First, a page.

I didn’t know how well I would do at parenting more than one kid, in all honesty. I will never forget being at the hospital, about to deliver Holden, and crying that I wasn’t with Brandon. He is my first son, the child who made me a mother, the first baby I could call my own. Him and I forged through his babyhood together – new territory for each of us. He fell asleep in my arms each night, exhausted from all the adventures of the day. I fell in love with every single thing about him – his temperament, his smiling eyes, his willpower. How could I ever love a child that fiercely again?
And at first, maybe it was harder with Holden: none of the territory being new, just the same but different in a way that annoyed me for being unexpected. I thought he would be a duplicate of Brandon – a doppelgänger, just two years younger. He would be baby Brandon – a time capsule that arrived two years later than the original. When he wasn’t, I was miffed that I was starting over from scratch – that my previous experience was of little to no value. I loved him, certainly, but found myself looking forward to each milestone of what comes next, rather than enjoying the stage he was currently in.
Ah, second children truly are unique. I am a second child. I am married to a second child. I understand their feelings of inadequacy, of less love, of being one in a list, rather than the start of it. They seem to find their own way, apart from the people around them – a way to stick out amongst a crowd. They find what they are passionate about it and pursue it to distinguish themselves. They seem less emotional, but every second child I know is actually extremely emotional, just inwardly more so than outwardly.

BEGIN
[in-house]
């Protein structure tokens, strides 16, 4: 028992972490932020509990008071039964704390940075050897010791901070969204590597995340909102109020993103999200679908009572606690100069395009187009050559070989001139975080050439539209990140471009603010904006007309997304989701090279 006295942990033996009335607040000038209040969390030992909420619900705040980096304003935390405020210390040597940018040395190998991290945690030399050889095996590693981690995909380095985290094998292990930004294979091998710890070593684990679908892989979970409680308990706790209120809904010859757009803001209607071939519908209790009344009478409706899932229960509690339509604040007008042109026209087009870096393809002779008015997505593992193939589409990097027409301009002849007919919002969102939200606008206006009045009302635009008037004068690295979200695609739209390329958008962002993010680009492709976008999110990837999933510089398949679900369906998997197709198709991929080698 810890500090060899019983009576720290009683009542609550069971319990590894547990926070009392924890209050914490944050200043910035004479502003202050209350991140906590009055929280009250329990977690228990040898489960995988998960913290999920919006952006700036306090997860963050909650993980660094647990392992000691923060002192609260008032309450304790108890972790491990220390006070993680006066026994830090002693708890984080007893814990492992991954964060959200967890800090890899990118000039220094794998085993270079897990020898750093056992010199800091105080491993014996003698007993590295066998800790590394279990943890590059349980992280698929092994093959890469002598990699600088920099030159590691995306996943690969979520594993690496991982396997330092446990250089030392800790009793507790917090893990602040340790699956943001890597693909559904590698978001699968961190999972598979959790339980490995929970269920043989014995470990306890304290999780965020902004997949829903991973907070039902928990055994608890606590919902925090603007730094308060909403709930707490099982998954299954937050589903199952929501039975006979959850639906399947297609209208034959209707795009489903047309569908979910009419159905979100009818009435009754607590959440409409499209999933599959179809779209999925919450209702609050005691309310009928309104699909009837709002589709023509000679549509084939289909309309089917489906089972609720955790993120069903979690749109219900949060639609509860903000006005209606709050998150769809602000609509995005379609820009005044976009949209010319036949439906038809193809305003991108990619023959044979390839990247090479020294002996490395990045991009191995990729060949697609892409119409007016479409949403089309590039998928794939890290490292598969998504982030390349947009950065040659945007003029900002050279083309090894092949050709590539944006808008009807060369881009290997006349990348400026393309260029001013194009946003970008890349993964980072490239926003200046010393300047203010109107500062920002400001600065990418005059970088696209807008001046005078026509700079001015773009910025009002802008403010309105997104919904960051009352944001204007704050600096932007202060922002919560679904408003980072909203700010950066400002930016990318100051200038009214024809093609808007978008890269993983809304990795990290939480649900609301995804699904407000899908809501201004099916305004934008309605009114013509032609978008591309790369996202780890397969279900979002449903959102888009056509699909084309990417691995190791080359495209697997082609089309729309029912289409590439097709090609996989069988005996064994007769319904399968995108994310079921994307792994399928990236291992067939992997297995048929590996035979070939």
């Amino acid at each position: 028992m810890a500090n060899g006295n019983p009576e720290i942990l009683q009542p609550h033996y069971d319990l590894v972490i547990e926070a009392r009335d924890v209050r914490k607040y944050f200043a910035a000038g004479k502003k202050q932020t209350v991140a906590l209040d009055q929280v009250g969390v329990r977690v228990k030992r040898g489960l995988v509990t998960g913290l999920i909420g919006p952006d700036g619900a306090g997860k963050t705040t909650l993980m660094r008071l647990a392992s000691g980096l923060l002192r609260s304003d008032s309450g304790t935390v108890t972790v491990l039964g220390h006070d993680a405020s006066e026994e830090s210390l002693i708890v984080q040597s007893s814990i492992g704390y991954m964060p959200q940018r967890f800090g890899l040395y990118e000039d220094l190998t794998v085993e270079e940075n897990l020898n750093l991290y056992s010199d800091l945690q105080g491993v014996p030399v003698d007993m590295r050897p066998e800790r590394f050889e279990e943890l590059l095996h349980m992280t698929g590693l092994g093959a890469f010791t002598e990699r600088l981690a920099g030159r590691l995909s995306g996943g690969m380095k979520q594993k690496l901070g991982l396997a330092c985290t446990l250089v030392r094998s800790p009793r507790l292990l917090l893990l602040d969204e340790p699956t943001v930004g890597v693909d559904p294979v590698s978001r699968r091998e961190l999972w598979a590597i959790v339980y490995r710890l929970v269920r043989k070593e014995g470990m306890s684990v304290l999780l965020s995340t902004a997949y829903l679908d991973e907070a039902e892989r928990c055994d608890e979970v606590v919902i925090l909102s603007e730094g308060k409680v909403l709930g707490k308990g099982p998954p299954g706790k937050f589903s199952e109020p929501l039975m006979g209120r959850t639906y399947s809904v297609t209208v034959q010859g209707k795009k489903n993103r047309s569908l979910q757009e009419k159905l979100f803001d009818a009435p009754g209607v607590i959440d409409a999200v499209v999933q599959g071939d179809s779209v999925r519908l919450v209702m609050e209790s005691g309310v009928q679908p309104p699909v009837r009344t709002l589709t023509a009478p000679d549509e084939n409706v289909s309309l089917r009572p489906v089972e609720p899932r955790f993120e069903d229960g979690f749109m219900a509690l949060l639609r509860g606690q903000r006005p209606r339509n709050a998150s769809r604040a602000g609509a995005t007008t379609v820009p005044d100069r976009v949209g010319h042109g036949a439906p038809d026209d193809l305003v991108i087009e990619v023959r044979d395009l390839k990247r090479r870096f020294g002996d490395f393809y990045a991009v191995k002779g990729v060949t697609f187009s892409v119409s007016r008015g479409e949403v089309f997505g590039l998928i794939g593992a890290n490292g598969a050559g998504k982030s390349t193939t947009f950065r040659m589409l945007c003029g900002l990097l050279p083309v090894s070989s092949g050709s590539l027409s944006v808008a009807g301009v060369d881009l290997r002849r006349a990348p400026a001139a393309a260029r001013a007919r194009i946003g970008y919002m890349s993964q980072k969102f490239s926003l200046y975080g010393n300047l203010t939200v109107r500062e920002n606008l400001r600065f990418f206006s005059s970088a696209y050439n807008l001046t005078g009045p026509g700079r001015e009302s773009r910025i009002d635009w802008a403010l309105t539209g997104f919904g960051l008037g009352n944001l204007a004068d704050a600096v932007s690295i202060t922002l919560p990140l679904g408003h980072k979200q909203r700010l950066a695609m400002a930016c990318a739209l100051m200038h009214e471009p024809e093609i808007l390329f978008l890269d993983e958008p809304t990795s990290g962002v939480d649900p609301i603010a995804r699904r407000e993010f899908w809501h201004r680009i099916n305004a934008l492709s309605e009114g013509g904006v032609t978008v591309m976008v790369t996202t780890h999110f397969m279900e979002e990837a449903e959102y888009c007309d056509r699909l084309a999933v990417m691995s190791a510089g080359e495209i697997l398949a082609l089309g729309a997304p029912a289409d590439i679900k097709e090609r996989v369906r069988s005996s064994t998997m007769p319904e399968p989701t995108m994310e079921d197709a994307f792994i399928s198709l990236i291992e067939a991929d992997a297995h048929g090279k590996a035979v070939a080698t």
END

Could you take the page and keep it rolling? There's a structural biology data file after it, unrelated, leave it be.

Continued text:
As time has marched on and my second son has turned from a baby to a tiny boy, I am falling madly in love with him the way I did with Brandon, but also so very differently. I remember as kids we would ask our parents which one of us was their favorite (didn’t all kids do that?) and they would each say they loved us all equally. I thought that was bull shit as a ten-year-old because to me everything was black-and-white, yes or no. And although yes, I realize there are personalities a person tends to gravitate towards because they have so much in common or because they perfectly balance out what is lacking in the other, that doesn’t make a love stronger or greater, just different because their relationship is so relatable or opposite.
Holden is so opposite of Brandon in every imaginable way, and although at first I thought to love equally they would have to be the same, I have learned that what I love so much about them is their differences. I smile at Brandon’s caution: his carefulness and deliberation. And then I laugh at Holden’s wild abandon. I praise Brandon’s newest verbal accomplishment and Holden’s kinesthetic one. I watch them learn the same things, but in their own ways. I wonder at how teachers can teach a roomful of kids the same way when I have only two kids and they both learn so differently.
I have found in the past year that you will love each of your children fully for who they are, which is first and foremost, your children. They are a tiny sliver of us that actually makes up so much of who we become. We marvel at what we see of ourselves in them, rarely realizing what small part of them has become a great part of us. They change us for the better, turn us joyful like children again, and teach us that love is infinite.
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